Episode 173: Where should we build wind energy projects?

wind energy project

Julian Lamy, a recent PhD graduate of Carnegie Mellon University’s Engineering and Public Policy Department, discusses where wind energy projects should be built.

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Should We Build Wind Farms close to Load or Invest in Transmission to Access Better Wind Resources in Remote Areas? A Case Study in the MISO Region by Julian V. Lamy, Paulina Jaramillo, Inês L. Azevedo, and Ryan Wiser.

Advantages and Challenges of Wind Energy by the Department of Energy

Frequently Asked Questions About Windy Energy by the Department of Energy

Transcript

HOST: Where should we build wind energy projects? On this week’s Energy Bite, Julian Lamy, a recent PhD graduate of Carnegie Mellon University, has some answers.

JULIAN: The answer seems obvious; build where it’s windiest. The windier the location, the fewer wind turbines are needed to get a certain amount of energy. This efficiency can save millions of dollars in project costs. However, most of the best onshore wind resources in the U.S. are located far from where people live. Wind projects in these distant areas would likely require a lot of transmission lines over long distances, which would cost millions of dollars. Therefore, the tradeoff between these two factors is complicated.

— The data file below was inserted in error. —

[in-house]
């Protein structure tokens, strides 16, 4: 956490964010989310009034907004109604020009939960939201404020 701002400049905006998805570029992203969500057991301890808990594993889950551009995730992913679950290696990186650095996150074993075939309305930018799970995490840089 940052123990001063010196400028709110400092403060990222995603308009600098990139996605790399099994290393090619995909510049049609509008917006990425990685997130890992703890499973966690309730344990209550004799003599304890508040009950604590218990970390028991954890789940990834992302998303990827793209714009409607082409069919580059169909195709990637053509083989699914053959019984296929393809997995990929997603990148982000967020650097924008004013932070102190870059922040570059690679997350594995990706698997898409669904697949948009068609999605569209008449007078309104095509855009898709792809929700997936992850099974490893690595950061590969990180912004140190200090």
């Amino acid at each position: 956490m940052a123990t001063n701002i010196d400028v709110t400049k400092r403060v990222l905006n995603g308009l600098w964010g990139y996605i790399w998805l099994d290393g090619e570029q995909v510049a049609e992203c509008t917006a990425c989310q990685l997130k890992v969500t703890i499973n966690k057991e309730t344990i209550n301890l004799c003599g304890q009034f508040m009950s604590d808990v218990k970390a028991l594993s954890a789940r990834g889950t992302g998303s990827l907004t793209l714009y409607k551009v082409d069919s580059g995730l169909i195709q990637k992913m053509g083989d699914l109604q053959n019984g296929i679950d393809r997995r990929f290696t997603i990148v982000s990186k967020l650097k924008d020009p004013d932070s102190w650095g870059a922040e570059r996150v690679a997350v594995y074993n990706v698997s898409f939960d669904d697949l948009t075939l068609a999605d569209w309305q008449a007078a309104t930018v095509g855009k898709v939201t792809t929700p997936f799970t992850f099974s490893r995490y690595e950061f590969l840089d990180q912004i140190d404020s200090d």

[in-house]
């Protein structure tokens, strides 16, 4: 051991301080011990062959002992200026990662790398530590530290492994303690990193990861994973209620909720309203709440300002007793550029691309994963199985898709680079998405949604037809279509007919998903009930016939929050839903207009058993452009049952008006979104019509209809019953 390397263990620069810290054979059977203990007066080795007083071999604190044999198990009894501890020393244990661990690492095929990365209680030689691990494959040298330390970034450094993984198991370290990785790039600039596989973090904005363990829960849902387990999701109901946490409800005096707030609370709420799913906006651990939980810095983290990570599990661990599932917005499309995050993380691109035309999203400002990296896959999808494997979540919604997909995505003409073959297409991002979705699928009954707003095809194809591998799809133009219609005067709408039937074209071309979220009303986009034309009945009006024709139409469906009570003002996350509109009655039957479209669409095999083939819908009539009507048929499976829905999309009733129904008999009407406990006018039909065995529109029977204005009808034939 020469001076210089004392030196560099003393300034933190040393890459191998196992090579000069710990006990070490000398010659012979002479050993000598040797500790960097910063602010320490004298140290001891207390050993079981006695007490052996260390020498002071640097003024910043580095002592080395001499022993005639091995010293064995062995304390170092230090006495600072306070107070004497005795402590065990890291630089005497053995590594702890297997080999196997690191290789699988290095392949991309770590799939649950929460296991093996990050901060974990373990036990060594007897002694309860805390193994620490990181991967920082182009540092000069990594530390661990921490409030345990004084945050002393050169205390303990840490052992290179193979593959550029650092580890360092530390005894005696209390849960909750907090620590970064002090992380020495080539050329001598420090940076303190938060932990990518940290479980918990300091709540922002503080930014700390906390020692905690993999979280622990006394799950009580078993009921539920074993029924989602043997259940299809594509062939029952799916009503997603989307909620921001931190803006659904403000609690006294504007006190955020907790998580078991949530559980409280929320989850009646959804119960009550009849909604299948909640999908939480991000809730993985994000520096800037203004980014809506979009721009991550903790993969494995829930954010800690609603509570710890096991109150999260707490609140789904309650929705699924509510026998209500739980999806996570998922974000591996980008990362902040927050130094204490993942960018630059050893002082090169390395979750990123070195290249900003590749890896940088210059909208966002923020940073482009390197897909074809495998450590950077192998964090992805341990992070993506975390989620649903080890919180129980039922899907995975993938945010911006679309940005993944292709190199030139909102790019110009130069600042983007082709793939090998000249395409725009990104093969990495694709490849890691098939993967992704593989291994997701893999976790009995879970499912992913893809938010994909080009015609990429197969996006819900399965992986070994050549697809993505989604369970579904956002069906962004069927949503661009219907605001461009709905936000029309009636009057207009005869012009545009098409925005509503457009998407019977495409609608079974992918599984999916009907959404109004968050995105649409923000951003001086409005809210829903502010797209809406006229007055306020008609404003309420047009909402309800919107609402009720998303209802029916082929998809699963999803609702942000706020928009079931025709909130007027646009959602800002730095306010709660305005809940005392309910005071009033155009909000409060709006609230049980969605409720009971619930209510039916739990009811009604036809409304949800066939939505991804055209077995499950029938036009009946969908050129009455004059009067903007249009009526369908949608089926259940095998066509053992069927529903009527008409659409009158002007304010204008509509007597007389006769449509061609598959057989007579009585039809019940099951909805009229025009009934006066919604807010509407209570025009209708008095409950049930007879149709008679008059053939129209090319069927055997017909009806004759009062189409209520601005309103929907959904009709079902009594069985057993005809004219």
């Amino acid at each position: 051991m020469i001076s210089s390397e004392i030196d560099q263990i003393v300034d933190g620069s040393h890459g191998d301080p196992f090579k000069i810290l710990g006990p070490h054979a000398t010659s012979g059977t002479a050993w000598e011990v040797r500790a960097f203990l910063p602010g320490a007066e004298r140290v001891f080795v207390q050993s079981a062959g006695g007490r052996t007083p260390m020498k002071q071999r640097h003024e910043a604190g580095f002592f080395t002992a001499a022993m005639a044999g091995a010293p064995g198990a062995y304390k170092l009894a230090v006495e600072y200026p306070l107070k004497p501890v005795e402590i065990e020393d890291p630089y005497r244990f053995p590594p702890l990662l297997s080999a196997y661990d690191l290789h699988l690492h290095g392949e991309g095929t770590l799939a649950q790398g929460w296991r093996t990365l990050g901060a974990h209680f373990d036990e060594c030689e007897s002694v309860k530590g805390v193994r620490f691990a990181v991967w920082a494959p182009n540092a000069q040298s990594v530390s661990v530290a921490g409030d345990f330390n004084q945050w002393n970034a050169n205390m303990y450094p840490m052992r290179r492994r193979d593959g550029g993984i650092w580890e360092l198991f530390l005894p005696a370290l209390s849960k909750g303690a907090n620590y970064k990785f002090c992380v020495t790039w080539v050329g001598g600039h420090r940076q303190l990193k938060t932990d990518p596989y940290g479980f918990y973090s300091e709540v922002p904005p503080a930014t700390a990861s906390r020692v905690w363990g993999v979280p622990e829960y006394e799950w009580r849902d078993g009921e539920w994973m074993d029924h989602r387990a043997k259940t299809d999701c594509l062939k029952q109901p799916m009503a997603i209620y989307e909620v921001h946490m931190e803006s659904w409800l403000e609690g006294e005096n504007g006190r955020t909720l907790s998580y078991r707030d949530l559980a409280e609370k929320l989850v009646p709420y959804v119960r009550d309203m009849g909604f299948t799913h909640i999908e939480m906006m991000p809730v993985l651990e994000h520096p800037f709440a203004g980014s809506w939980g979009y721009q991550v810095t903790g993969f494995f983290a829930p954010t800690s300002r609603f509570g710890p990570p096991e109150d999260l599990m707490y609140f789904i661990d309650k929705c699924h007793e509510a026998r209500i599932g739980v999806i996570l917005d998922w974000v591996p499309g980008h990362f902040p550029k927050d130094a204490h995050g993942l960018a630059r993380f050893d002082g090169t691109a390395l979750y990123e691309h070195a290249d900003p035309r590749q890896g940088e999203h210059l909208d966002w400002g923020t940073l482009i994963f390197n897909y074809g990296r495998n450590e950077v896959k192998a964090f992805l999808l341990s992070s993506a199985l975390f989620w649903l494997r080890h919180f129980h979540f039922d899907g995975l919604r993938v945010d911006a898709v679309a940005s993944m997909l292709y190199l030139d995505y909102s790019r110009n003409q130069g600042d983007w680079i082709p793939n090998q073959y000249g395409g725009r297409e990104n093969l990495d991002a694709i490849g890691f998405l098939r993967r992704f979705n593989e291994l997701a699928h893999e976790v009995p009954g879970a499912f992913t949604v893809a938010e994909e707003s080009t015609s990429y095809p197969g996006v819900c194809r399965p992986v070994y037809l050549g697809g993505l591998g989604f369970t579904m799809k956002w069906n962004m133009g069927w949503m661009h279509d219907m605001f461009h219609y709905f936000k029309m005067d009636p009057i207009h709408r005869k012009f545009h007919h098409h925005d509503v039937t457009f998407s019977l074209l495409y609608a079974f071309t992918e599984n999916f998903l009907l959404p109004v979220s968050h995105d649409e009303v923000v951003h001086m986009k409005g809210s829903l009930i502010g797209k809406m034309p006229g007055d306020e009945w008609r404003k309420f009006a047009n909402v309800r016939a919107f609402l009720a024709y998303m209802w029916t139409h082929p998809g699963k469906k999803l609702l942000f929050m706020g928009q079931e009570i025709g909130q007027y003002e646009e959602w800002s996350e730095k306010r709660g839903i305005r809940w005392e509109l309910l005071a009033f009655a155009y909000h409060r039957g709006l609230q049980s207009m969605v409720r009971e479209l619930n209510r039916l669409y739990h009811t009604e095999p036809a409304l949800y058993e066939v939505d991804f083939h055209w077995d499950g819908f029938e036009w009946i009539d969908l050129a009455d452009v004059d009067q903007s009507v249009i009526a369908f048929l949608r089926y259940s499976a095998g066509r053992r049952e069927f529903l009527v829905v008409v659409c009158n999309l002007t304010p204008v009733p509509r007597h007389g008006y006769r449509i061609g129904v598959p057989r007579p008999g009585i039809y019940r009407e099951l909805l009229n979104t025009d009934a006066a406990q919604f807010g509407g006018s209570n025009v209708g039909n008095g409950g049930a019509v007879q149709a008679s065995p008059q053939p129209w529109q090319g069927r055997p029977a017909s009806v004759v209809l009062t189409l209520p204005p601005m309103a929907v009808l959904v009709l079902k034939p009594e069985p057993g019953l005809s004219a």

HOST: OK, so what have you found in your research?

JULIAN: In the Midwestern electricity grid, which stretches East-West from Indiana to North Dakota, we found that it’s best to build wind farms in Minnesota and Iowa. Wind speeds in these states are high and they are relatively close to major population centers like the Chicago area, where most people live in this region. The additional transmission costs to build these wind projects aren’t prohibitively high, but the increased wind speeds save hundreds of millions of dollars.

HOST: Do you live or work near an onshore wind project? Take our poll, see the results, and ask your energy questions at Energy Bite dot org.

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